Ten months today since my first surgery and yes, I do feel like I am getting better and coming to the end of this chapter. Bring it on! I want to finish being a breast patient and move on to being an artist. I don’t want to be “that poor woman who lost her sisters and her business and her breasts”. I want to be “that successful artist with an amazing global art business, inspired by her beautiful sisters in heaven”. Just putting it out there – that’s my big, hairy, audacious goal!
Monthly Archives: June 2014
I am very happy to let you know that I left hospital on Saturday, 48 hours after my surgery, and am now happily ensconced at home, focusing on my #1 priority: REST! I think every cell in my body is heaving a sigh of relief that the surgery is over at last. I’ve been feeling like I was wandering around with a dark heavy blanket over me for so long and now it has lifted – thank you God!
In the end, the surgery took almost four hours. Fat was transferred from my hips to round out my breasts and the scars on my breasts were neatened up. I haven’t seen the end result yet, as everything is still under bandages, but I feel like the final outcome is going to be really good! The diagram shows you what was done (from what I can gather!) and I will get the bandages off on Thursday for the big reveal. I am looking forward to it! Continue reading
Just reporting in that all is well! I’m sitting up in my “airy, light filled room”, just as requested. Thank you God!
It was confronting going through each step of the pre surgery procedure early yesterday morning. Funny how your brain just blocks traumatic experiences out, and then gets triggered as each little reminder turns up! So I was a bit teary when I came round the corner & saw those pre op beds. And again when those pre med lines were being inserted (“Ohhhhh no! Not again!), but on the whole kept it together okay. Plenty of deep breaths!
This hospital is so much quieter & brighter again than St V’s so I am loving that. Didn’t sleep much last night, just dozed, so I will be resting most of today.
James has just been in to see me this morning and he’s happy with everything. I’ve had my drip & oxygen tubes removed – yeah! Then a quick sponge bath and into my own nightshirt – superb. Dosed up with pain killers and am feeling fine, all things considered!
Thanks so much for all the love and prayers sent my way – they are working! 😊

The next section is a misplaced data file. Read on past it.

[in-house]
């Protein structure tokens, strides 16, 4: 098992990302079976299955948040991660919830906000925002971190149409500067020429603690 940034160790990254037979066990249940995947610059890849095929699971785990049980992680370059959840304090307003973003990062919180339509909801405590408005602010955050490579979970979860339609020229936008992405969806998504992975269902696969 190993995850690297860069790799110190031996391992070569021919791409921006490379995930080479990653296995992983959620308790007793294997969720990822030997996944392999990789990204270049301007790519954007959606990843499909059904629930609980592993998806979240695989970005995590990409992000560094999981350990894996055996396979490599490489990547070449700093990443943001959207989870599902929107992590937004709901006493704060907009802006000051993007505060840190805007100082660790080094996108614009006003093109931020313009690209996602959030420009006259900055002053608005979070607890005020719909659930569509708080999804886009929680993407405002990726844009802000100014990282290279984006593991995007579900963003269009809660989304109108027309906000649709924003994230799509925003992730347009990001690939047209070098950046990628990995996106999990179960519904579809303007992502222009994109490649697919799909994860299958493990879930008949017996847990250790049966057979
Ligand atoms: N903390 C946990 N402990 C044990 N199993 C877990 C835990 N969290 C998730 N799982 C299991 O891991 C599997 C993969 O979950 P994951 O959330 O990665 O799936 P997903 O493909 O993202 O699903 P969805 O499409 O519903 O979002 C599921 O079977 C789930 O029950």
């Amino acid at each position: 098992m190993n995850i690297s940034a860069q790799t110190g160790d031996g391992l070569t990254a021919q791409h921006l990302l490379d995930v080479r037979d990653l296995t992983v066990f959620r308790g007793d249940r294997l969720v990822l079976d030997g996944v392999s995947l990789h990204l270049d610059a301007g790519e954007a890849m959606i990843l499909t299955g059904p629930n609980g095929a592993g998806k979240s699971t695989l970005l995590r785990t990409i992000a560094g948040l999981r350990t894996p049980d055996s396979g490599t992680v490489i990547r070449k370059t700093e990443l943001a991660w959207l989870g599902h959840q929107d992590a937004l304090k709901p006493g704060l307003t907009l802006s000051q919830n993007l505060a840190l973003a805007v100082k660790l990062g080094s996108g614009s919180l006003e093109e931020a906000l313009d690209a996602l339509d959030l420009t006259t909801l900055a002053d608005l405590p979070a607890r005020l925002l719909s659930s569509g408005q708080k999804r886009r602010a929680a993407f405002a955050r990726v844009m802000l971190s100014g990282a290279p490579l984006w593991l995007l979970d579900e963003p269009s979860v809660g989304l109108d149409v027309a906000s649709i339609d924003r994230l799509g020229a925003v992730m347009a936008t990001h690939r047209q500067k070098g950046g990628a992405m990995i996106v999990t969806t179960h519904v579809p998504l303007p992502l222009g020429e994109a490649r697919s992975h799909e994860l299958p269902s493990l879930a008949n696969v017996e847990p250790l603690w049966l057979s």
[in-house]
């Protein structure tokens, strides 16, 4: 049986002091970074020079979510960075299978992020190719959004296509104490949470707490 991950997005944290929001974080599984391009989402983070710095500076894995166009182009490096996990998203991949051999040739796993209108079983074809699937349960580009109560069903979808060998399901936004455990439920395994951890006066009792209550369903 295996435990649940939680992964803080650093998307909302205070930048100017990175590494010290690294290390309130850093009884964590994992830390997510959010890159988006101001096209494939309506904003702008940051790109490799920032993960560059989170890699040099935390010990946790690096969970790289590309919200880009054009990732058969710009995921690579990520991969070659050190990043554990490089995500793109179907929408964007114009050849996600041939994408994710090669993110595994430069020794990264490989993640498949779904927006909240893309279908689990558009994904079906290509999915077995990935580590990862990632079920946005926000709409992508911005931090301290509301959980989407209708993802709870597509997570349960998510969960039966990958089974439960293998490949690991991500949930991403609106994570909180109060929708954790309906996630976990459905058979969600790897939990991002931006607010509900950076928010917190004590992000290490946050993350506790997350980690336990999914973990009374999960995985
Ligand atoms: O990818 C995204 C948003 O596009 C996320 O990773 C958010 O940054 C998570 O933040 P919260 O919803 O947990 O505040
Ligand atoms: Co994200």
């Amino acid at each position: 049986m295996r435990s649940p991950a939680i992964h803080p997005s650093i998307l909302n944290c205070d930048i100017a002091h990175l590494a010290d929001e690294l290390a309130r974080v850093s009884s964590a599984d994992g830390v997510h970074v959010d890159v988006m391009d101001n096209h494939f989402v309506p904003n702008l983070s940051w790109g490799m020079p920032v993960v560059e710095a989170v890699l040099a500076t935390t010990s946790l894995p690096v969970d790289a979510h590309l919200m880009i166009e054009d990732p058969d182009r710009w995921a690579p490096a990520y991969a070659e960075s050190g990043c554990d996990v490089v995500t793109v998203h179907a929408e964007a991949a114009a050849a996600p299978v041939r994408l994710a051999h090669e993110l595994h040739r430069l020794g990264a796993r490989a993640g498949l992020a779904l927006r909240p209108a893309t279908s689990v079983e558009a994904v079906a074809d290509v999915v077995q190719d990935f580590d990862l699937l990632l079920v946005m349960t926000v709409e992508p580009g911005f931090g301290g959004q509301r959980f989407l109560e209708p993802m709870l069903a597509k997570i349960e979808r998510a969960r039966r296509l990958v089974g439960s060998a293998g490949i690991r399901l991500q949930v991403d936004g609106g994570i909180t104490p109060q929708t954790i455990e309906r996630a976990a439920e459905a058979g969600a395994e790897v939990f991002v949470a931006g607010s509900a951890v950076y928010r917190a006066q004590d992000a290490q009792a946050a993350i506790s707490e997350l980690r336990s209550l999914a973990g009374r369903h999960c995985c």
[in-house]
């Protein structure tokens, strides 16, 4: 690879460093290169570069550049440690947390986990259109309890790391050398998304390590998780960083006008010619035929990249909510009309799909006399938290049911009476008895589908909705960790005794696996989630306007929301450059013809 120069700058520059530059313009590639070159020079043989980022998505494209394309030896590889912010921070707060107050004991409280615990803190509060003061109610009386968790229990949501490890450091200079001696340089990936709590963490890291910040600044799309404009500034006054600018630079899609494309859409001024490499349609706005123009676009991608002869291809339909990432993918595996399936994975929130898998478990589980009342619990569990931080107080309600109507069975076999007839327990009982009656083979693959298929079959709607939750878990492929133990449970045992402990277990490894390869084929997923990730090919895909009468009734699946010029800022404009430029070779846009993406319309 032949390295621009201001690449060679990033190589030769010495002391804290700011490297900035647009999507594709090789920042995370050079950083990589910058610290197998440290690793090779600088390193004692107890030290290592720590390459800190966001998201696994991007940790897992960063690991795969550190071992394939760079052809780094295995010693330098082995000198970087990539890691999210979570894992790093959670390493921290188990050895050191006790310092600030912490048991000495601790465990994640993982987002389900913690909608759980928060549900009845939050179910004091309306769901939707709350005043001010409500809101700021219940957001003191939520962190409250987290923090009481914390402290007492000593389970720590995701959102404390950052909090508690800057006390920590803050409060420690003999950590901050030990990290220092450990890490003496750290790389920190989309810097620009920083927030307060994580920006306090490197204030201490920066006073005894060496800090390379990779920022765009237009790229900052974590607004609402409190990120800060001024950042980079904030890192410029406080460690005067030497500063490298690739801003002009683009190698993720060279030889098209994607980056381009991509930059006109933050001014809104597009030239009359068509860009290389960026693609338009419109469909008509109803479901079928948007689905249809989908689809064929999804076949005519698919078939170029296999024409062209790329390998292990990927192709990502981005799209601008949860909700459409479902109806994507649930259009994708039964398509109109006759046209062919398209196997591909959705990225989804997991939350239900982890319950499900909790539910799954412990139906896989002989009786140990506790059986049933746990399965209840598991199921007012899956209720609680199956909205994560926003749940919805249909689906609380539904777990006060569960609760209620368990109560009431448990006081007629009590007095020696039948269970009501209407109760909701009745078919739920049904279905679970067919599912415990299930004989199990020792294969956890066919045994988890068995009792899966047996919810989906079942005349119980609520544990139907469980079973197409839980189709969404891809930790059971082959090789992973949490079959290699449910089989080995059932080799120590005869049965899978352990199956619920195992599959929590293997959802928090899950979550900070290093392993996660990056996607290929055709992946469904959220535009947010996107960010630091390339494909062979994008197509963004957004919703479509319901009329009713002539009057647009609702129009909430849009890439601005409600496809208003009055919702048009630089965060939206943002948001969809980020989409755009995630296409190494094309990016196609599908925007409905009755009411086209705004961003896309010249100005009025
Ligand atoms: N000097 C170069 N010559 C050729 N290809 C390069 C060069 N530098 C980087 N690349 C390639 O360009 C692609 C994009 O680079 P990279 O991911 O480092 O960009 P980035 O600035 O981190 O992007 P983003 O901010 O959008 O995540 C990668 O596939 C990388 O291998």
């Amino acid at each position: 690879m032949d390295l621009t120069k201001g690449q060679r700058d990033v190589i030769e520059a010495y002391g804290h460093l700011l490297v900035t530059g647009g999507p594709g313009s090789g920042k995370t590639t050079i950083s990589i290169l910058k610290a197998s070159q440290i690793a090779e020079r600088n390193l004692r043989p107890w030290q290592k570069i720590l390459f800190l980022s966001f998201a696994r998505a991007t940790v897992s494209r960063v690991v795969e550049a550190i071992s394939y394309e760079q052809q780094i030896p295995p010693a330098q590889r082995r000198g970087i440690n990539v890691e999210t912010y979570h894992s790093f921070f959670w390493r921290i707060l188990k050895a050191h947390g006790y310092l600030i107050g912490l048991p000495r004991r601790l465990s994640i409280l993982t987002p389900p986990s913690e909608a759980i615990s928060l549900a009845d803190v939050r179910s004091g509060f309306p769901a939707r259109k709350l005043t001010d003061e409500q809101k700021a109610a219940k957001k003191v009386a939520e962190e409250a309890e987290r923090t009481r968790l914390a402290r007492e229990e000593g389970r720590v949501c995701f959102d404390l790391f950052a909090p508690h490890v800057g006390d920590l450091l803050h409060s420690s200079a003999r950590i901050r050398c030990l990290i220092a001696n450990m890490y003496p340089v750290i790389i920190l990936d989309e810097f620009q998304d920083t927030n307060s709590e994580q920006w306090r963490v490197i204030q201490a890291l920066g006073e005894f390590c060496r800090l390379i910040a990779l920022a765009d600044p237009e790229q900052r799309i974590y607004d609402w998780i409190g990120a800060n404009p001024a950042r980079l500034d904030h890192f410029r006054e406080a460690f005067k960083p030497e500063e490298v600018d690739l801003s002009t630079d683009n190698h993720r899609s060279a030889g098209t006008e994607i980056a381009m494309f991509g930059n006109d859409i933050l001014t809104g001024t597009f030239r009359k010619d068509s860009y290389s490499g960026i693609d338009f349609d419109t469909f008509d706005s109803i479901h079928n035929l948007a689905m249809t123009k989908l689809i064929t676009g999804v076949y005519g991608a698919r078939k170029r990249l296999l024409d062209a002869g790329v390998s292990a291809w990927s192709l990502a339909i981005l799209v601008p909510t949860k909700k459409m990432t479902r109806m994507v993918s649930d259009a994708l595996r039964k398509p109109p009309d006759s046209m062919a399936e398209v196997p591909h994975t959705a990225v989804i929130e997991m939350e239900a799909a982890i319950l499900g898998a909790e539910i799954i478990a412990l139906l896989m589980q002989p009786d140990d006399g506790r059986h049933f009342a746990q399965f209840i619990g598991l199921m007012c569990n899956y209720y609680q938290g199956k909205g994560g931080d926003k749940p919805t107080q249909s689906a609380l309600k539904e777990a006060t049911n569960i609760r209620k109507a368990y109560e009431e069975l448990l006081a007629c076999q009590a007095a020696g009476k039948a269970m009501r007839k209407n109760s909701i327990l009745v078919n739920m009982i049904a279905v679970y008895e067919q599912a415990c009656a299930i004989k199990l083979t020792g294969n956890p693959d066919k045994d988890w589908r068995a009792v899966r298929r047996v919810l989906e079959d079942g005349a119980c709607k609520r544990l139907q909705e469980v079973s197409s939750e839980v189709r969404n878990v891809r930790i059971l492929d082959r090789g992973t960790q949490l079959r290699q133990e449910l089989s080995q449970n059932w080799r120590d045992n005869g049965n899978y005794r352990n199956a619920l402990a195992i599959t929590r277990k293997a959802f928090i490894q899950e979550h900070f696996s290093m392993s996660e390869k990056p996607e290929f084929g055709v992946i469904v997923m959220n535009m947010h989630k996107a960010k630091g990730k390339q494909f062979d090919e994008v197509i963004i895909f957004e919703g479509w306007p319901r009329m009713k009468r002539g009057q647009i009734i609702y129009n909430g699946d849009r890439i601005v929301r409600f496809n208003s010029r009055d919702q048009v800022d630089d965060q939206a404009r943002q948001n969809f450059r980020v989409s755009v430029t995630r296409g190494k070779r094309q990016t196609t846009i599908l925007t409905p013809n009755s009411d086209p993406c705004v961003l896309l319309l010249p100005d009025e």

After weeks of count down, the big day for my follow up surgery arrives tomorrow. I have to say it has been a bit of a struggle to keep my anxious mind calm as I head into it. I think last time I was worried about the unknown (“will they find cancer?”) and this time it is dreading the known downsides of my last surgery – needles, blood, pain, bandages, scars – all things I hate!
I know that this surgery is WAY less invasive than last time, but I’m really not looking forward to revisiting ANY of the trauma of it again. So I have been piling on the soothing rituals, speaking gently to myself and visualizing a positive outcome – a smooth surgery and a quick and easy recovery.
I just read this on a breast cancer website: “In Australia, around 5,000 women have a mastectomy every year, but only 6% to 12% of these go on to have reconstructions. This compares with 42% of women in the US and 16.5% in England.” It is thought that this is because when diagnosed with breast cancer, Australian women are not being as well informed and empowered about all of their treatment options.
I suppose that means I’m one of only 500 Australian women in the past year that have had a mastectomy and reconstruction. A much smaller proportion had bilateral surgeries (on both breasts). And most reconstructions are done with implants, not a tissue transplant (TRAM or DIEP) as I have had so I am a rare breed! That being said, when you see the low rates of breast reconstruction in Australia, it makes sense that this rate is rising fast, as information and awareness improves, especially with the “Angelina effect” on preventative mastectomies.
Tags: abdominal stiffness TRAM surgery, breast reconstruction, breast surgery recovery, DIEP flap transplant, LCIS, muscle sparing TRAM reconstruction, preventative double mastectomy, prophylactic mastectomy